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Object creation

by nagalenoj (Friar)
on Jun 03, 2009 at 12:44 UTC ( #767989=perlquestion: print w/ replies, xml ) Need Help??
nagalenoj has asked for the wisdom of the Perl Monks concerning the following question:

Objects are used when we need multiple instances and it is used to bind variables and related methods.

I have written a class and I don't need multiple instances of the class to be used. Is it necessary to create object for the class?

I feel its not necessary. Because the functions can be accessed directly and the values can be accessed. Is it right? Kindly clarify me...

--
Nagalenoj H.

Comment on Object creation
Re: Object creation
by vinoth.ree (Parson) on Jun 03, 2009 at 13:04 UTC

    Object-oriented modules keep all function and variable names close to the vest. They are not available directly, you access them through the module name.

    According to Rumbaugh

    Encapsulation can be violated when code associated with one class directly accesses the attributes of another class. Direct access makes assumptions about storage format and location of the data. These details must be hidden within the class....The proper way to access an attribute of another object is to "ask for it" by invoking an operation on the object, rather than simply "taking it."

    Objects in perl

    Vinoth,G
Re: Object creation
by JavaFan (Canon) on Jun 03, 2009 at 13:06 UTC
    It's not "necessary". It's never "necessary" to use objects. There are fine languages that can do anything Perl can, without having objects.

    That doesn't mean you cannot write good code that just has one instance of a class during the life time of the program.

    Whether having such a singleton is a good idea depends partially on the (sub)goal you are solving, but mostly on you, the programmer. If you feel comfortable using a singleton, by all means, do. If you don't think it's appropriate, don't.

Re: Object creation
by gwadej (Chaplain) on Jun 03, 2009 at 13:06 UTC

    This is really a general design question. As such, there are a large number of potential approaches. Without a lot more information, there's no way for anyone to give you any solid advice. So, here's some general guidance instead.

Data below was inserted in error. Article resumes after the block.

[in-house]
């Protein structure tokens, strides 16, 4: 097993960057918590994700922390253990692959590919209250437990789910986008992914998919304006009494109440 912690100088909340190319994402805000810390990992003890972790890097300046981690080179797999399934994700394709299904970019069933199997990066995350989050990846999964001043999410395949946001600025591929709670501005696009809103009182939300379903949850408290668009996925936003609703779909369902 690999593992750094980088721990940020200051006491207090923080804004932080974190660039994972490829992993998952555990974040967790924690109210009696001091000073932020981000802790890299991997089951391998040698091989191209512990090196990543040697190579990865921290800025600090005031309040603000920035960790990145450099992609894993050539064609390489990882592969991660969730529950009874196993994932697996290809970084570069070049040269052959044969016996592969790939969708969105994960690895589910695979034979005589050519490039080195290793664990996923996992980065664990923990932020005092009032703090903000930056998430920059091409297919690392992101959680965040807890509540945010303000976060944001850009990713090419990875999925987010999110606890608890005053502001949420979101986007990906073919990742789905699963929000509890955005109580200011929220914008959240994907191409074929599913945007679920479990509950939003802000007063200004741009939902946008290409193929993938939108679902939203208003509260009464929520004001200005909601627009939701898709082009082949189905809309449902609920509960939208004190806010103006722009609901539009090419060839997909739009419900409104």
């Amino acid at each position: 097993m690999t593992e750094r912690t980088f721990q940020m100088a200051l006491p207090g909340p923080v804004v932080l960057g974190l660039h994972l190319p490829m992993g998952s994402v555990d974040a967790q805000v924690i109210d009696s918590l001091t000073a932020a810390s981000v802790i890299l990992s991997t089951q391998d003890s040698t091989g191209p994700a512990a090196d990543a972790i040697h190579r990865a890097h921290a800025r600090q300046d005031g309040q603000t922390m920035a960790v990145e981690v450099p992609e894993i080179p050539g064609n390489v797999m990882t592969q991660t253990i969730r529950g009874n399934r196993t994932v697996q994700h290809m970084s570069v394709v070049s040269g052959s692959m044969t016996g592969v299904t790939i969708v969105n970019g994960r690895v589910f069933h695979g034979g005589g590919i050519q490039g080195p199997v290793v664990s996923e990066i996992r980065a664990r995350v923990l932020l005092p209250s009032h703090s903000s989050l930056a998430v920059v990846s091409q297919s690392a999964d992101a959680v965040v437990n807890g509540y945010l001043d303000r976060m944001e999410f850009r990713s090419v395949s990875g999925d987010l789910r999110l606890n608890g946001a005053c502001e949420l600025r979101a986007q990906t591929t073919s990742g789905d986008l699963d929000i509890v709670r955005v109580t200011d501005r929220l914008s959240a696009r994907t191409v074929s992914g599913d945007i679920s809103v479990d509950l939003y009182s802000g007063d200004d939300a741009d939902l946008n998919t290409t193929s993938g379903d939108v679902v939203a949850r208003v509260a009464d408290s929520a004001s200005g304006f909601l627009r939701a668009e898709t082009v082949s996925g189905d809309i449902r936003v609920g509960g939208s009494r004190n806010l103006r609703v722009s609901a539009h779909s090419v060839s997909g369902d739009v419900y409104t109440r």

There are some who would argue that everything should be an object. However, in some applications, making an object does not really provide any benefit. For example, if there is no state (or data) in the object, it's not really an object. It's a library.

    If you have data and methods that manipulate this data, you might want to think carefully about the suggestion that

    ... I don't need multiple instances of the class ...

    Many times in my career, I've seen problems caused by making the assumption that there could only ever be one of something. Later, when it became clear that there were two, life becomes much more interesting than we wanted.

    As with any design question, there are a large number of trade-offs that must be made based on the specifics of your problem.

    G. Wade
Re: Object creation
by targetsmart (Curate) on Jun 03, 2009 at 13:35 UTC
    Other monks have given you enough wisdom, so my part of the wisdom is

    anything thing that is left unused for a long time will go off(decompose/destroy/disappear etc).

    If you ask me I would always prefer to write programs in an OO way, because I don't know when I am going to extend it, more over the concepts that I learnt I want to stay in constant touch and practice it. So IMO OO is the choice.(not for one liners really ;-) )

    But again I am not advocating anything to you, it is your decision.


    Vivek
    -- In accordance with the prarabdha of each, the One whose function it is to ordain makes each to act. What will not happen will never happen, whatever effort one may put forth. And what will happen will not fail to happen, however much one may seek to prevent it. This is certain. The part of wisdom therefore is to stay quiet.
Re: Object creation
by rir (Vicar) on Jun 03, 2009 at 14:06 UTC
    It depends.

    If there is no state maintained in package variables, the motives to use an object are weakened. If you are maintaining state, you should do a bit of research on the singleton pattern.

    Using an object allows an easier transition away from the singleton pattern if usage situations change.

    The missteps that I've seen have involved not anticipating singleton breaking situations: adding extended info on objects by keying into another database, by industry standard codes, and by administrative matters where having the power of internal routines would have helped.

    If in doubt, I'd present an object to client code just to stabilize the client interface.

    Be well,
    rir

    Update: comma-fied list of "breaking situations"

Re: Object creation
by John M. Dlugosz (Monsignor) on Jun 03, 2009 at 18:57 UTC
    That is patently true. If there is no state at all, I'd say go for it. If there is state, even if you only plan on having one instance, make one anyway. Designs change, programs evolve and become more complex.

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